DNF - Did Not FinishIts a lovely sunny afternoon, though a little cold, with a moderate to fresh breeze piling in over the boat park and roughing up the waters. After losing ground in the devious currants of the Salmon Pool I find myself at the back of the Laser pack. But no matter, I’ve rounded the first mark and with no catamarans in sight I’m running fast across the river towards the far side. Faster and faster. This is more like it. I ignore the way the boat is rolling from side to side and let the mainsail out. And out. The boat wants her head and I keep letting the sheet out until the end of the boom is forward of the mast. The rolling is getting a bit uncomfortable but what the heck: I’m really flying! Weee-heeee!
Suddenly the bow digs in, the boat slews round and - the latest gleeful shout still hanging on my lips - I’m in the water watching my rudder drifting away from me. This has happened before. Running downwind, rolling about a bit, but that time I found myself suddenly in the middle of the catamaran fleet. As half a dozen boats passed either of me I lost control and ended up in the river. That time I blamed it on the turbulence - no wonder they’re called Hurricanes, I thought. This time I was on my own. But not for long. The trusty safety boat is there in a flash. “Is this your hat?” grinned the crew, waving a sodden rag at me. Indeed it is, but I’m more concerned about the rudder. Sudden immersion in cold water always knocks the wind out of me, so we lose precious minutes as I try to communicate about the rudder. They retrieve it and soon the boat (if not the crew) is ship shape again.
I decide the wind is too strong for me and I can’t risk another run, so I head back towards the club and noodle around for a while on the edge of the Salmon Pool where the wind is lighter. The wind hasn’t dropped but my tacking is becoming increasingly sluggish and the idea of a bacon roll is becoming increasingly attractive. Can I really smell bacon from here? Soon I’m struggling to pull my boat up the slipway and a fellow laserite has to lend a hand. Washing down the boat I ponder my level of unfitness, but then I remove the bung and several litres of water gush out.
Over coffee in the clubhouse it’s explained to me that I had fallen foul of the dreaded ‘Japanese Death Roll’, that it’s important not to let the sail get ahead of the mast, and that you can retain control on a run by pulling the sail in.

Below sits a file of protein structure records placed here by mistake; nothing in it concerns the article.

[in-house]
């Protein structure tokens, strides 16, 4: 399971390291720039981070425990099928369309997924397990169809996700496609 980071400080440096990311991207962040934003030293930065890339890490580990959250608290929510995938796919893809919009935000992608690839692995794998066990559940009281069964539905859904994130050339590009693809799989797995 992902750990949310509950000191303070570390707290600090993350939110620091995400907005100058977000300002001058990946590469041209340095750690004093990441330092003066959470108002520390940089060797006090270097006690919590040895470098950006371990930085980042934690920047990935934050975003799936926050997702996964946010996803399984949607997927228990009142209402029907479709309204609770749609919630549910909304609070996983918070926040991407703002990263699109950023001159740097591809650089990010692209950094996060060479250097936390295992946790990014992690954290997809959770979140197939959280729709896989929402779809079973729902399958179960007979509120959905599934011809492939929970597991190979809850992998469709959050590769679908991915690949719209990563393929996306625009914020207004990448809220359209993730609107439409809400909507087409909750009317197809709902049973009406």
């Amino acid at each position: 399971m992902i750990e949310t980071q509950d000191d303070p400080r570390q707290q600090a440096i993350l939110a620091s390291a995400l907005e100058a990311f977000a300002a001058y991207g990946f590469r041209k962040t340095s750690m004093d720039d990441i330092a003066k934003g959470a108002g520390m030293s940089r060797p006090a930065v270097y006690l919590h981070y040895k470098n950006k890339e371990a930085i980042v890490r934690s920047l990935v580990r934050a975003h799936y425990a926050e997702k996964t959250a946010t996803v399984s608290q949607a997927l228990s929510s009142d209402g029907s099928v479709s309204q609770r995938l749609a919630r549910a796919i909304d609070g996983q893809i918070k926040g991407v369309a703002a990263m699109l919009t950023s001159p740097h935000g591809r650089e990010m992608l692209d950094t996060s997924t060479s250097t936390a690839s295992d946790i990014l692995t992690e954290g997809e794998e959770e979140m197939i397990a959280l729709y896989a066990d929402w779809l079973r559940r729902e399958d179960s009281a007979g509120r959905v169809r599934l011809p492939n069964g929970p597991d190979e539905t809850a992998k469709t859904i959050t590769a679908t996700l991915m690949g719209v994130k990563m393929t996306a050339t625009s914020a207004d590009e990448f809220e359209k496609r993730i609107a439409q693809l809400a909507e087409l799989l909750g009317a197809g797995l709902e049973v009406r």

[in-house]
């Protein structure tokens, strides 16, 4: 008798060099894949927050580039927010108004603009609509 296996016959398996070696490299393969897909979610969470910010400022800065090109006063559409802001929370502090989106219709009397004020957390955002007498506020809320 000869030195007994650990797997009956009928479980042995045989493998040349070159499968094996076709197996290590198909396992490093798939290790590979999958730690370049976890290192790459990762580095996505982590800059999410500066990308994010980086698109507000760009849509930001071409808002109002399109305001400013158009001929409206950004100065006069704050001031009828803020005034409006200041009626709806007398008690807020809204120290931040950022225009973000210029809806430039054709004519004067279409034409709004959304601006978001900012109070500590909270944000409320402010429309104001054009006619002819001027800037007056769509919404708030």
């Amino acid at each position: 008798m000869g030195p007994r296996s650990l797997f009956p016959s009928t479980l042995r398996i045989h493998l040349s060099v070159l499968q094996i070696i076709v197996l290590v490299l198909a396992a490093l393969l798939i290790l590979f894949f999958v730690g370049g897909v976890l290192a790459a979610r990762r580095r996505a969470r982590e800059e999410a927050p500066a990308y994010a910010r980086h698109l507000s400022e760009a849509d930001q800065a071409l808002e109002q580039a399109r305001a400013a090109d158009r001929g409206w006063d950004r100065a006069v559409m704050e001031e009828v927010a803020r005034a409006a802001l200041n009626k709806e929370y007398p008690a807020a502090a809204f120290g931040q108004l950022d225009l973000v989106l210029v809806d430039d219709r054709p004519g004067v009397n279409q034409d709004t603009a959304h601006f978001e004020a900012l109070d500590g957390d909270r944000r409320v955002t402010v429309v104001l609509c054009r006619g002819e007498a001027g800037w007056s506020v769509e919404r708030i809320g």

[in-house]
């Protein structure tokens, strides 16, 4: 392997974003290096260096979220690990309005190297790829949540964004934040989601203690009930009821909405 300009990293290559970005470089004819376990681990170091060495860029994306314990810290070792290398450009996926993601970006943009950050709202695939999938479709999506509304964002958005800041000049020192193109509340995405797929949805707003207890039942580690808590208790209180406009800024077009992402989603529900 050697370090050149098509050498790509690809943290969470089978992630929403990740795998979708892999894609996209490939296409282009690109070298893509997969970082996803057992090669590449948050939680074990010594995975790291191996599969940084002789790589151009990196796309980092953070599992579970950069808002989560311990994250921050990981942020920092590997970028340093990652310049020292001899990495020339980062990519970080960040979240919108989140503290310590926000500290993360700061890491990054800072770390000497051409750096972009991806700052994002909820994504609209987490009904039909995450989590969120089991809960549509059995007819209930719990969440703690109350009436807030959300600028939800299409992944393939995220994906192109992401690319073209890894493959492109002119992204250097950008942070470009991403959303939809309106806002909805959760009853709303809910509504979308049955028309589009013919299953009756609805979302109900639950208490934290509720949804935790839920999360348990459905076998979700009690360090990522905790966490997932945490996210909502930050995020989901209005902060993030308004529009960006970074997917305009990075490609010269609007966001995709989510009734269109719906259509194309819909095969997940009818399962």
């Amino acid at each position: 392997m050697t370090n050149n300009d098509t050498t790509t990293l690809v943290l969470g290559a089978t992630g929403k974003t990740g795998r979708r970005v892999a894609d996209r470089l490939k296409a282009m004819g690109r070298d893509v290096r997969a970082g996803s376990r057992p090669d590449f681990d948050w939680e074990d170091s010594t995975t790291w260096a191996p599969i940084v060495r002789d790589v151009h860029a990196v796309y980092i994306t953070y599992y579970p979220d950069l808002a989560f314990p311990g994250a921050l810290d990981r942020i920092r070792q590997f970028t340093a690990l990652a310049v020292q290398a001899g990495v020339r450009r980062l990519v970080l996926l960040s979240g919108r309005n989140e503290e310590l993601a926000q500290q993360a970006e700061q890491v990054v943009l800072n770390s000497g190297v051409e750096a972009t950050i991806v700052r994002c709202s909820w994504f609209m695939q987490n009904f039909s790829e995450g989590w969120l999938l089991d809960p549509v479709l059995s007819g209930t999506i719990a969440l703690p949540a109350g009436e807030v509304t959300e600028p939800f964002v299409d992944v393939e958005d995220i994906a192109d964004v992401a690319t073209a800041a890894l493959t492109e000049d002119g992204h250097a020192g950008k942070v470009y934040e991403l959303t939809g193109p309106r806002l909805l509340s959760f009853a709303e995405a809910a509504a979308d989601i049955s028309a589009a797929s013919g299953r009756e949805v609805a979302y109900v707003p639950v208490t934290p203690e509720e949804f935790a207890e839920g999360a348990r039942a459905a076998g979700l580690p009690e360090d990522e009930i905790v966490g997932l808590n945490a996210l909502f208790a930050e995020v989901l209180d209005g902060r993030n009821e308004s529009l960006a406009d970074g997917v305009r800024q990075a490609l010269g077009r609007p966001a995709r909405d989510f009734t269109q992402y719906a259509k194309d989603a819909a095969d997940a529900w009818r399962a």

RESULT: 5 points for a DNF. LESSONS LEARNT: Theoretical understanding of running in stronger winds. NOTE TO SELF: The boat has a leak. POSITIVES: My best race score yet; some really excellent home made cake.
Finishing LastCatamarans have an almost supernatural ability to appear out of nowhere moving at great speed. These are the juggernauts of the racing world but, unlike the lumbering TIRs that eat my dust on the motorways, they perform like thoroughbreds. Catamarans have an unnaturally long wind shadow. When the sign outside the Swan Inn (Swan Inn...and swan out again) in Lympstone suddenly backs violently to windward, patrons exchange knowing looks. “Starcross cats’re out, “ someone will mutter. “Aye, the cats,” comes the murmured reply from all corners. And then there’s the Vortex of Doom. You’re nurdling along with the next mark in sight, sailing very tidily, thankyou, when before you know it you’re in the middle of the cat fleet. You’re so shocked you wobble on the tiller. There’s a cat on every quarter, and they’re racing with intense concentration towards buoy 31. How will they all fit round it? you wonder, imagining a pile-up ahead. As you start to slew around in their wakes it dawns on you that you’re the one in danger of piling up. The wind is swirling around fit to raise a tornado and your boat is starting to spin. Get the VHF out now and call the safety boats - you are caught in...The Vortex of Doom!
It turned out to be the last race of the series as the following week the wind didn’t show up. My leaky boat had gradually slowed through the race and as I headed to the windward mark for the last time the fleet was heading in to shore behind me. I was way back in last position but sailing steadily. Only my second actual finish of the series was within my grasp. It was the end of a lovely autumn afternoon, it was beautifully peaceful and the river was a picture. It was perfect. Perfect conditions for a catamaran to pounce. It was no more than a dozen lengths away when I first saw it and it was on a glancing collision course, coming in fast off my port bow. As I was on a starboard tack I immediately hailed them, shouting “Section A Rule 10”. The crew turned to the helm but whatever was said it was too late. With a shuddering crunch the cat’s port hull bow caught me on the gunwale a foot (30cm) from the stern. In doing so it had threaded itself through the sheet. I dived over and fumbled it clear before the cat should take off again and drag me over. “Are you OK?” enquired the helm nervously. I was, and the cat disappeared as suddenly as it had arrived.
Later in the clubhouse, I treated myself to a bacon roll (for the shock) and tried to identify the anxious faces I had seen staring at me in disbelief moments before the impact - disbelief, probably, that a laser could be bumbling along so slowly - but to no avail.
RESULT: A measly 12 points for actually finishing the race. LESSONS LEARNT: Catamarans: I can run but I can’t hide. NOTE TO SELF: The boat still has a leak. And a hole (allright, a dent in the gel coat). POSITIVES: Survival.